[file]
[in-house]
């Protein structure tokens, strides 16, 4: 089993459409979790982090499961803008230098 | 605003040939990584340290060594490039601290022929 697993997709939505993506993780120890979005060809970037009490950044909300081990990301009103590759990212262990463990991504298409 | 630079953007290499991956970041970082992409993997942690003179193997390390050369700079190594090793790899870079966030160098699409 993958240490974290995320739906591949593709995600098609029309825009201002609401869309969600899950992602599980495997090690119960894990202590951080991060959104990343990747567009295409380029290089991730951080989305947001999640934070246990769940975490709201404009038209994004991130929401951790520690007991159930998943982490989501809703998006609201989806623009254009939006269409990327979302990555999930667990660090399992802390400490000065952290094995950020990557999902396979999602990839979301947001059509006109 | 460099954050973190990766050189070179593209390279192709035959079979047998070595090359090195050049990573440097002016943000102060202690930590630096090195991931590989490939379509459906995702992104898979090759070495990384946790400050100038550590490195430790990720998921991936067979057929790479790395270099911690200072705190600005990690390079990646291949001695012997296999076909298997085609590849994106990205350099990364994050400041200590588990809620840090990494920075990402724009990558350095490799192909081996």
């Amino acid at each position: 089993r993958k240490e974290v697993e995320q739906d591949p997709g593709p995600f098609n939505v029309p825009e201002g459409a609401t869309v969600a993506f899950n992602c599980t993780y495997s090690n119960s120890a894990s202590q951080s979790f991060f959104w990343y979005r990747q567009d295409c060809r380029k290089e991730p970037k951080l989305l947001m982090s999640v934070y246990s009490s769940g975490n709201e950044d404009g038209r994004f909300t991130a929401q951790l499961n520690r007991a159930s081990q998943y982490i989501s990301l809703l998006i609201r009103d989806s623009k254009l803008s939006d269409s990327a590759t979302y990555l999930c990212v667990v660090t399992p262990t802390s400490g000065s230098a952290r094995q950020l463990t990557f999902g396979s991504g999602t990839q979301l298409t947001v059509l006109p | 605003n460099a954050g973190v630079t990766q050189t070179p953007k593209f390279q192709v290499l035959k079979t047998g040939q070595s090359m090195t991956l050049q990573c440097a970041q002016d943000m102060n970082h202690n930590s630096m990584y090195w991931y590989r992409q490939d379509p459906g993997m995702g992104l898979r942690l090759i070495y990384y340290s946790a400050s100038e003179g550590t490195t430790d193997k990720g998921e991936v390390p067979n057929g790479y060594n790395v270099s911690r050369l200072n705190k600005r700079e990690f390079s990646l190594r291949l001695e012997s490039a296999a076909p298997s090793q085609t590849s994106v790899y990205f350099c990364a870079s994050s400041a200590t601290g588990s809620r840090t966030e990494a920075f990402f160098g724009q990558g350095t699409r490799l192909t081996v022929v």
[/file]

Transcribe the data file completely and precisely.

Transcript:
[in-house]
């Protein structure tokens, strides 16, 4: 089993459409979790982090499961803008230098 | 605003040939990584340290060594490039601290022929 697993997709939505993506993780120890979005060809970037009490950044909300081990990301009103590759990212262990463990991504298409 | 630079953007290499991956970041970082992409993997942690003179193997390390050369700079190594090793790899870079966030160098699409 993958240490974290995320739906591949593709995600098609029309825009201002609401869309969600899950992602599980495997090690119960894990202590951080991060959104990343990747567009295409380029290089991730951080989305947001999640934070246990769940975490709201404009038209994004991130929401951790520690007991159930998943982490989501809703998006609201989806623009254009939006269409990327979302990555999930667990660090399992802390400490000065952290094995950020990557999902396979999602990839979301947001059509006109 | 460099954050973190990766050189070179593209390279192709035959079979047998070595090359090195050049990573440097002016943000102060202690930590630096090195991931590989490939379509459906995702992104898979090759070495990384946790400050100038550590490195430790990720998921991936067979057929790479790395270099911690200072705190600005990690390079990646291949001695012997296999076909298997085609590849994106990205350099990364994050400041200590588990809620840090990494920075990402724009990558350095490799192909081996």
């Amino acid at each position: 089993r993958k240490e974290v697993e995320q739906d591949p997709g593709p995600f098609n939505v029309p825009e201002g459409a609401t869309v969600a993506f899950n992602c599980t993780y495997s090690n119960s120890a894990s202590q951080s979790f991060f959104w990343y979005r990747q567009d295409c060809r380029k290089e991730p970037k951080l989305l947001m982090s999640v934070y246990s009490s769940g975490n709201e950044d404009g038209r994004f909300t991130a929401q951790l499961n520690r007991a159930s081990q998943y982490i989501s990301l809703l998006i609201r009103d989806s623009k254009l803008s939006d269409s990327a590759t979302y990555l999930c990212v667990v660090t399992p262990t802390s400490g000065s230098a952290r094995q950020l463990t990557f999902g396979s991504g999602t990839q979301l298409t947001v059509l006109p | 605003n460099a954050g973190v630079t990766q050189t070179p953007k593209f390279q192709v290499l035959k079979t047998g040939q070595s090359m090195t991956l050049q990573c440097a970041q002016d943000m102060n970082h202690n930590s630096m990584y090195w991931y590989r992409q490939d379509p459906g993997m995702g992104l898979r942690l090759i070495y990384y340290s946790a400050s100038e003179g550590t490195t430790d193997k990720g998921e991936v390390p067979n057929g790479y060594n790395v270099s911690r050369l200072n705190k600005r700079e990690f390079s990646l190594r291949l001695e012997s490039a296999a076909p298997s090793q085609t590849s994106v790899y990205f350099c990364a870079s994050s400041a200590t601290g588990s809620r840090t966030e990494a920075f990402f160098g724009q990558g350095t699409r490799l192909t081996v022929v």